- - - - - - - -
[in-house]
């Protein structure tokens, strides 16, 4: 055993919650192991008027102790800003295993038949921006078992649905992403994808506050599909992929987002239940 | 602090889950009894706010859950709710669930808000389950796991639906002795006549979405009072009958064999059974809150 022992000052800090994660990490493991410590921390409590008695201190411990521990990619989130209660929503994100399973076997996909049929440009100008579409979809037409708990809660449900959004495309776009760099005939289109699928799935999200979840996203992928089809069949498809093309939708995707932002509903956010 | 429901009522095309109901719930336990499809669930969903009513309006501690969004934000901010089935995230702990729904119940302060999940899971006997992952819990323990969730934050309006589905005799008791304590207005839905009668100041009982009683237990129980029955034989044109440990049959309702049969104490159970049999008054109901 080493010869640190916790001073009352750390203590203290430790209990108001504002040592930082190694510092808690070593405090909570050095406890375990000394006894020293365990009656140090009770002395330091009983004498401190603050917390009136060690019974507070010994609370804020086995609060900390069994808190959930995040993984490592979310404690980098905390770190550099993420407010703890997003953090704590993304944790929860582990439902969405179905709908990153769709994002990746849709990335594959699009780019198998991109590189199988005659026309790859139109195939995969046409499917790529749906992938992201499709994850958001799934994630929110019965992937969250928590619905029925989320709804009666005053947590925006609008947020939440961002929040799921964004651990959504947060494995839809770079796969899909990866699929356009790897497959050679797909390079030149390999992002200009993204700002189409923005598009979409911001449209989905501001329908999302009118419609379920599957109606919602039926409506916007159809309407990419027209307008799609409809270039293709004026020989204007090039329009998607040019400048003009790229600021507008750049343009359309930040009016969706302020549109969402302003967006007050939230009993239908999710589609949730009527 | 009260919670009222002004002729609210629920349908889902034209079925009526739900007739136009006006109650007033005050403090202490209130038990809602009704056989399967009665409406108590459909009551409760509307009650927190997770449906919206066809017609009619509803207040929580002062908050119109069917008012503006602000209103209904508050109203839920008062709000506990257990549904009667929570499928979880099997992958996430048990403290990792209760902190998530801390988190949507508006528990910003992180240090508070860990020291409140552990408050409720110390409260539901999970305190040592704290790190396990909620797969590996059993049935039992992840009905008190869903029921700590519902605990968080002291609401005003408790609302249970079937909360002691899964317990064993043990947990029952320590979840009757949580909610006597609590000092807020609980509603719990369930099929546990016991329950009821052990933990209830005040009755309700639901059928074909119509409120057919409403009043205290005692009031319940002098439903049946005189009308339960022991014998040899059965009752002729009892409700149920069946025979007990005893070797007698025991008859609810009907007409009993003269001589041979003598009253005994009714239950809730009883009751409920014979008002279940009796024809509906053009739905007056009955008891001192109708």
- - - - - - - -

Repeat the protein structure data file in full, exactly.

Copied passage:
[in-house]
């Protein structure tokens, strides 16, 4: 055993919650192991008027102790800003295993038949921006078992649905992403994808506050599909992929987002239940 | 602090889950009894706010859950709710669930808000389950796991639906002795006549979405009072009958064999059974809150 022992000052800090994660990490493991410590921390409590008695201190411990521990990619989130209660929503994100399973076997996909049929440009100008579409979809037409708990809660449900959004495309776009760099005939289109699928799935999200979840996203992928089809069949498809093309939708995707932002509903956010 | 429901009522095309109901719930336990499809669930969903009513309006501690969004934000901010089935995230702990729904119940302060999940899971006997992952819990323990969730934050309006589905005799008791304590207005839905009668100041009982009683237990129980029955034989044109440990049959309702049969104490159970049999008054109901 080493010869640190916790001073009352750390203590203290430790209990108001504002040592930082190694510092808690070593405090909570050095406890375990000394006894020293365990009656140090009770002395330091009983004498401190603050917390009136060690019974507070010994609370804020086995609060900390069994808190959930995040993984490592979310404690980098905390770190550099993420407010703890997003953090704590993304944790929860582990439902969405179905709908990153769709994002990746849709990335594959699009780019198998991109590189199988005659026309790859139109195939995969046409499917790529749906992938992201499709994850958001799934994630929110019965992937969250928590619905029925989320709804009666005053947590925006609008947020939440961002929040799921964004651990959504947060494995839809770079796969899909990866699929356009790897497959050679797909390079030149390999992002200009993204700002189409923005598009979409911001449209989905501001329908999302009118419609379920599957109606919602039926409506916007159809309407990419027209307008799609409809270039293709004026020989204007090039329009998607040019400048003009790229600021507008750049343009359309930040009016969706302020549109969402302003967006007050939230009993239908999710589609949730009527 | 009260919670009222002004002729609210629920349908889902034209079925009526739900007739136009006006109650007033005050403090202490209130038990809602009704056989399967009665409406108590459909009551409760509307009650927190997770449906919206066809017609009619509803207040929580002062908050119109069917008012503006602000209103209904508050109203839920008062709000506990257990549904009667929570499928979880099997992958996430048990403290990792209760902190998530801390988190949507508006528990910003992180240090508070860990020291409140552990408050409720110390409260539901999970305190040592704290790190396990909620797969590996059993049935039992992840009905008190869903029921700590519902605990968080002291609401005003408790609302249970079937909360002691899964317990064993043990947990029952320590979840009757949580909610006597609590000092807020609980509603719990369930099929546990016991329950009821052990933990209830005040009755309700639901059928074909119509409120057919409403009043205290005692009031319940002098439903049946005189009308339960022991014998040899059965009752002729009892409700149920069946025979007990005893070797007698025991008859609810009907007409009993003269001589041979003598009253005994009714239950809730009883009751409920014979008002279940009796024809509906053009739905007056009955008891001192109708």